As people live longer, many companies are discovering that they have to pay pension benefits to retirees for longer than they had expected. Insurance companies are stepping in with new products that can help take this “longevity risk” out of corporate defined-benefit pension plans.

In the UK, employee benefits consultancy Mercer and global insurer Zurich have teamed up to offer the first competitively priced longevity hedge that is available to most of the country’s defined-benefit plans. Mercer and Zurich have pre-agreed hedging terms with a group of reinsurers. The new product combines longevity hedging with Mercer’s fiduciary management service.

Insurers typically have offered less-favorable hedging prices to smaller plans, owing to the smaller plans’ less-credible data on which to base pricing, Mercer says. Longevity hedges, it says, offer substantial de-risking at a lower cost than a buyout.

In the US many corporations are continuing to shed defined-benefit plans and are shifting responsibility for retirement income to individuals, mainly through 401(k) plans, according to Standard & Poor’s Ratings Services’ CreditWeek. “Pension payments have become more of a legacy problem that will work its way out over the next several decades,” S&P says.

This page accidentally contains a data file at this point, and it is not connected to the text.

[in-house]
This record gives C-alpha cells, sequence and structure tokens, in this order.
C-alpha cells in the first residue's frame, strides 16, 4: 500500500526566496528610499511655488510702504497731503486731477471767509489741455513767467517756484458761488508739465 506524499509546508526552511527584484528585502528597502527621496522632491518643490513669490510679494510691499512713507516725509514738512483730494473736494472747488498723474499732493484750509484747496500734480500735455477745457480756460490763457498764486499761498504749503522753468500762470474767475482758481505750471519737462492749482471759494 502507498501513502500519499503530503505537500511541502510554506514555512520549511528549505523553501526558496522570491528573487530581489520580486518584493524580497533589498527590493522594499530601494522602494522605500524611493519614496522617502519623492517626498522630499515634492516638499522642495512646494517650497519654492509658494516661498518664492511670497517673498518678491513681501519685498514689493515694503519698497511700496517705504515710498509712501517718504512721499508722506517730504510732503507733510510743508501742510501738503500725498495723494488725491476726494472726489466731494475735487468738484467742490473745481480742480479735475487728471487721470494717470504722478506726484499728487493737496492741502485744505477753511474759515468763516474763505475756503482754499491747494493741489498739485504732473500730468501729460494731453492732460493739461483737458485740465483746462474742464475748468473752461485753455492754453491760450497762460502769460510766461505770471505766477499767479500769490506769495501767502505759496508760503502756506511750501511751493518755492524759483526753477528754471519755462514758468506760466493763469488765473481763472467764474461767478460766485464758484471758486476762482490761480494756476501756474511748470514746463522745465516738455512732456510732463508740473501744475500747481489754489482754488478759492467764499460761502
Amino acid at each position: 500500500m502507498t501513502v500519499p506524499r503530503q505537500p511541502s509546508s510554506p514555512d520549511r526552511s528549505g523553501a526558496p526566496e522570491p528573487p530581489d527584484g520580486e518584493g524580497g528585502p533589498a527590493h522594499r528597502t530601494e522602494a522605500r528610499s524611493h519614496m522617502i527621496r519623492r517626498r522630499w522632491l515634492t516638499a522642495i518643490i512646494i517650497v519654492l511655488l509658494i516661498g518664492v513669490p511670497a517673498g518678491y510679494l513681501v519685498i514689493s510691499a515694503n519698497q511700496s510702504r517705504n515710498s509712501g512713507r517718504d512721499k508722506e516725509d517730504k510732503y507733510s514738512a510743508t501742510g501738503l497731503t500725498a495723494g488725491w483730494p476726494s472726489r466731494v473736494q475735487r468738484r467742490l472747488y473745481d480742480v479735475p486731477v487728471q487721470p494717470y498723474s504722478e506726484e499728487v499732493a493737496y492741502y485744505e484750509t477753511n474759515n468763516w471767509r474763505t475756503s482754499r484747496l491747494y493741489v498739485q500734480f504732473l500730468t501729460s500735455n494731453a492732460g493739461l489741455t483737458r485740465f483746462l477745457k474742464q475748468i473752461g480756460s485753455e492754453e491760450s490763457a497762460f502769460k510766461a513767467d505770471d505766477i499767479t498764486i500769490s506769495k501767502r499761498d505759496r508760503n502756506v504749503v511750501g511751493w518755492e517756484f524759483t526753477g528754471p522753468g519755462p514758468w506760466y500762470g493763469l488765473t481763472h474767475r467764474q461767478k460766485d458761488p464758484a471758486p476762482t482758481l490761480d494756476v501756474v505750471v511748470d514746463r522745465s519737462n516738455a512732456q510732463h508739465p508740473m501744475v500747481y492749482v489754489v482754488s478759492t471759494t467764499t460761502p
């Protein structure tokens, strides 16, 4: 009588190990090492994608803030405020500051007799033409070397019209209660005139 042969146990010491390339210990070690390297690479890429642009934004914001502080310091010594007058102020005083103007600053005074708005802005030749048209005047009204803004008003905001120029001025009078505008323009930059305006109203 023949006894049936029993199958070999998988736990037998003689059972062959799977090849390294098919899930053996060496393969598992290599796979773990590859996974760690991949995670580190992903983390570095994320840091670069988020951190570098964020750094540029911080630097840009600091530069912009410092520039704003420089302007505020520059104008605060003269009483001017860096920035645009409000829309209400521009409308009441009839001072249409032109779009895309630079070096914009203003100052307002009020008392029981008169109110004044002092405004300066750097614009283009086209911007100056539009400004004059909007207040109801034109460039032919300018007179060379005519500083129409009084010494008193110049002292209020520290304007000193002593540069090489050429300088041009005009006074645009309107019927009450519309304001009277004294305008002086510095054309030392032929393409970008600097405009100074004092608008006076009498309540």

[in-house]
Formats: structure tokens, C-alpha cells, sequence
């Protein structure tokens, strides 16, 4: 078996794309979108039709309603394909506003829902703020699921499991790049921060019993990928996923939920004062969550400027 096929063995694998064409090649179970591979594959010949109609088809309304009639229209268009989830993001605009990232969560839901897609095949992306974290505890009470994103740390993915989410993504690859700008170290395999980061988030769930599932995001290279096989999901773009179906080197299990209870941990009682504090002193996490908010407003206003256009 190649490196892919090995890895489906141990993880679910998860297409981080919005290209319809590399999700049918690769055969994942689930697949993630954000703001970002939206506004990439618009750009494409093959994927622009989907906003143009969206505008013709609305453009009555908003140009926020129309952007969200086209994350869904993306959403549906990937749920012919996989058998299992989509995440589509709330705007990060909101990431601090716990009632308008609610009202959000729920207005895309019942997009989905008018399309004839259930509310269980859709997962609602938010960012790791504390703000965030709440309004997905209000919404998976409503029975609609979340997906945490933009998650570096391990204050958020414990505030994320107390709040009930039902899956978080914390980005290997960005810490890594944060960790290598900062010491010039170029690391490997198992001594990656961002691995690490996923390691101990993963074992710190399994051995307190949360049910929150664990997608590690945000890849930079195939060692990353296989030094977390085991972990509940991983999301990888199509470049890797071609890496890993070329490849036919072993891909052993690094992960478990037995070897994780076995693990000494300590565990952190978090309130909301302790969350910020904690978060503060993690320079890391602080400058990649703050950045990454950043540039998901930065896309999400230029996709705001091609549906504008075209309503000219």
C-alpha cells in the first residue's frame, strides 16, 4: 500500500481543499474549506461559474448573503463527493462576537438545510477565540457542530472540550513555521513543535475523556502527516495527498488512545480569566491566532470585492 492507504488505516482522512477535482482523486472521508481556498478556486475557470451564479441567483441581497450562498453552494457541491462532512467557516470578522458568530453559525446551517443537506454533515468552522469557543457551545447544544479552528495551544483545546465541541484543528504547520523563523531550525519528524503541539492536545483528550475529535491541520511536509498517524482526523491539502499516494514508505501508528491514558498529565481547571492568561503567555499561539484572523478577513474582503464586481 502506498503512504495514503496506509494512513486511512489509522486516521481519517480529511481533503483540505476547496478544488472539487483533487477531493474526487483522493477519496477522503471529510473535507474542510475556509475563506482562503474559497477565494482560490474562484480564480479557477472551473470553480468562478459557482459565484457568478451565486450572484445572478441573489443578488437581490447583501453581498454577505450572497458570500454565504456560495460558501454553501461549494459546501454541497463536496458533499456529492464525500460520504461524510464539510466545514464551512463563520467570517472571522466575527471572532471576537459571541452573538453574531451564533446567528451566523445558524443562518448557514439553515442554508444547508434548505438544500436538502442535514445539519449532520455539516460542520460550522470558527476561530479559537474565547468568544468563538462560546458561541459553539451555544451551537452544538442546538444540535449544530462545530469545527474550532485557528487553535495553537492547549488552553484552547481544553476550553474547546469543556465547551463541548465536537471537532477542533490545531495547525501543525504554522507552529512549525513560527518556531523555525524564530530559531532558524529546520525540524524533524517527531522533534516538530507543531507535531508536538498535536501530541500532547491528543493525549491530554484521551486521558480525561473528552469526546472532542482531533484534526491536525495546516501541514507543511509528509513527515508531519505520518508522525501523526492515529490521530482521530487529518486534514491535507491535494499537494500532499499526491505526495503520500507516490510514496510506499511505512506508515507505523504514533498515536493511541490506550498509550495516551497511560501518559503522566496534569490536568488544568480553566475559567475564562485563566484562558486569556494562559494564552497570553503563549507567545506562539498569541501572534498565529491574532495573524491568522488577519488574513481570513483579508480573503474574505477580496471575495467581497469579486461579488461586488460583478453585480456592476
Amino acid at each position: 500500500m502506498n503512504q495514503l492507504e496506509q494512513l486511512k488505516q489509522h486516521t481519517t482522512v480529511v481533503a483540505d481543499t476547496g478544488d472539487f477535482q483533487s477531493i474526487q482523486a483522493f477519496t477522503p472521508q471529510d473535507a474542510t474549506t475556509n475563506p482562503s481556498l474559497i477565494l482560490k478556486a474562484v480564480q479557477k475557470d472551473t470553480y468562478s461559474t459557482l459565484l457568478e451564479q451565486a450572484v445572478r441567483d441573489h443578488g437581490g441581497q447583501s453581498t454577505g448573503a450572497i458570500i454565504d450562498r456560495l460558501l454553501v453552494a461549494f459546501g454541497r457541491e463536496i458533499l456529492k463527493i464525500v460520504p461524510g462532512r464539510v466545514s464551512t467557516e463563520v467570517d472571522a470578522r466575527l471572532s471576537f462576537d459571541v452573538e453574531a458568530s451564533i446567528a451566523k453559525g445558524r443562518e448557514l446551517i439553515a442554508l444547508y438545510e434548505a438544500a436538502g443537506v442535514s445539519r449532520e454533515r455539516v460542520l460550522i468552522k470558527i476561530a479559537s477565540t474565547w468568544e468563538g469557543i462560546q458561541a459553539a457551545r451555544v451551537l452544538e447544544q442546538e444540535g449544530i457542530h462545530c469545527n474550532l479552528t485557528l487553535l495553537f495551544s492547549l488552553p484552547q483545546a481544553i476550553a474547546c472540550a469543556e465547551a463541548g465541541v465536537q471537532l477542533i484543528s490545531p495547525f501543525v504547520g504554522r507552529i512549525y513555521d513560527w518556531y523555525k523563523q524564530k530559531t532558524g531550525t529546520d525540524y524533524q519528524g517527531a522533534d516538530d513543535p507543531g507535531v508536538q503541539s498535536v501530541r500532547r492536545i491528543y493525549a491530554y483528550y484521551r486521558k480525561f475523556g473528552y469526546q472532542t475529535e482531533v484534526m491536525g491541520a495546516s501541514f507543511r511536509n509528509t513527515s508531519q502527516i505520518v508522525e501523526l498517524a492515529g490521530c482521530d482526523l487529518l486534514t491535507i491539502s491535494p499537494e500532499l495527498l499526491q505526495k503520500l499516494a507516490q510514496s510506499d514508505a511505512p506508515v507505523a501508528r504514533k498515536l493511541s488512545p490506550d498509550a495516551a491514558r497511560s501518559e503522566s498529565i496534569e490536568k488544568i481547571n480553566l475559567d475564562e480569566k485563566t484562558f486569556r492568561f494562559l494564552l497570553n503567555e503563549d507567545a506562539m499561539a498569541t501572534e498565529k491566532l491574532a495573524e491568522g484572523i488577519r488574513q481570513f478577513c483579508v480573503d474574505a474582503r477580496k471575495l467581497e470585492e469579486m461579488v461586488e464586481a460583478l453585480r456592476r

However, with the expected return on pension assets declining, corporate finance executives are seeking to remove longevity risk from their balance sheets. Big insurance companies will continue to buy out corporate defined-benefit plans, S&P says. The insurers could take on the risk of long-lived retirees with products such as longevity swaps that pass the risk to a third party, it adds. General Motors signed the first major pension-risk transfer agreement with Prudential in 2012.

“Defined-benefit pensions have been facing significant funding challenges in recent years from people living longer and uncertain economic conditions,” notes Simon Foster, head of corporate life and pensions at Zurich. “As a result, most have closed to new members, and many have stopped future accrual, with the focus now moving to stabilize existing liabilities.”